• Job Clubs
  • Mock Interviews
  • Self-Advocacy/Independent Living Skills
  • Group Career Preparation Activities

Additionally, VR has a number of career assessment tools and helpful labor market information that can assist students to learn about education requirements, projected openings, and wage information for their career fields of interest.

To learn more about Pre-Employment Transition Services available in your area please contact your high school or local VR office. A complete listing of offices is available on the VR’s website.

For more information call (207) 623-6799.

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Photo credit: Image licensed by Creative Commons by Speed of Creativity.

Foundation supports robots in Maine schools

Gramtastic Connection logoThe Grahamtastic Foundation, is a Maine non-profit that provides free technology to seriously ill children.

In addition to providing FREE iPads, laptops and internet access, Grahamtastic has a fleet of nine robots it has been lending to schools since 2013.

According to spokesperson, Leslie Morissette, “…currently all nine of our robots are being used but … we are always accepting new applications. If the school is far from Springvale, Maine (when the foundation is located) we ship our robots to the schools.  We shipped one to Fort Kent yesterday.”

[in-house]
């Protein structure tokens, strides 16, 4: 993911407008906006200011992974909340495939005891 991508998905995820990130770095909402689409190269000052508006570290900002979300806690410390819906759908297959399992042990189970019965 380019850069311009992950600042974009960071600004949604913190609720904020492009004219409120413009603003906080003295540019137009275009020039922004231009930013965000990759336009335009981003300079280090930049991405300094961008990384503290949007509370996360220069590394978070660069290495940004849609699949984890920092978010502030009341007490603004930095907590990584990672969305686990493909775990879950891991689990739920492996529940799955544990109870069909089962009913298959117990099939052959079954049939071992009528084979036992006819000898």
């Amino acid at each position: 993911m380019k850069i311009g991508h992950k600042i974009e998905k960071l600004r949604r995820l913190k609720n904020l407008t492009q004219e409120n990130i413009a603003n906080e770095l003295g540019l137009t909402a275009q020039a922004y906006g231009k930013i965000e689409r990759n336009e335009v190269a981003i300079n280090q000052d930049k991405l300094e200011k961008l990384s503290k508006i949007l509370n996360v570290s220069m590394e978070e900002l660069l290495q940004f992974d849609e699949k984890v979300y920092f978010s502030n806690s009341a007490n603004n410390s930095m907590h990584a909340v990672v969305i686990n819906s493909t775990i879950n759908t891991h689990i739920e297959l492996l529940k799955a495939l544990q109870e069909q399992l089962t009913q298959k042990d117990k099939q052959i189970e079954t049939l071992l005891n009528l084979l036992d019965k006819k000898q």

For more information

 

Grahamtastic.org
21 Bradeen Street, Suite 107
Springvale, ME 04083

Phone: 207-324-0888 ext. 209
E-mail: grahamtastic@metrocast.net

Robot assists student in need

Double Robotics - DoubleAs reported in the Portland Press Herald and News Center – WCSH-6 – Portland, the Vassalboro Community School in AOS92 has recently purchased a Double Robotics telepresence device to assist on of their students with a chronic illness who is not able to attend school.

The device, called “Double” is a remote student-controlled robotic device that is able to navigate through the school and allow the student to attend classes and interact with students and teachers from home. The device was created by a company called Double Robotics a California-based technology company.  As noted in the Press Herald article:

“Double is an iPad mounted on wheels that Abby (the student) is able to remotely control over Wi-Fi. Think Skype on a Segway.

“‘It acts as your double,’ says Sara Broyles, communications manager Double Robotics Inc., the company that created the ‘telepresence’ robot that Abby uses. ‘It gives you a physical presence where you can’t be in person.'”

The use of robots as assistive technology is growing across the country. We have posted more information about this device and others here on our website. 

Funding for this particular technology was provided by the Perloff Family Fund of the Maine Community Foundation.

Another source of funding is the Grahamtastic Foundation who currently has a fleet of nine robots working to support students in Maine schools.

More information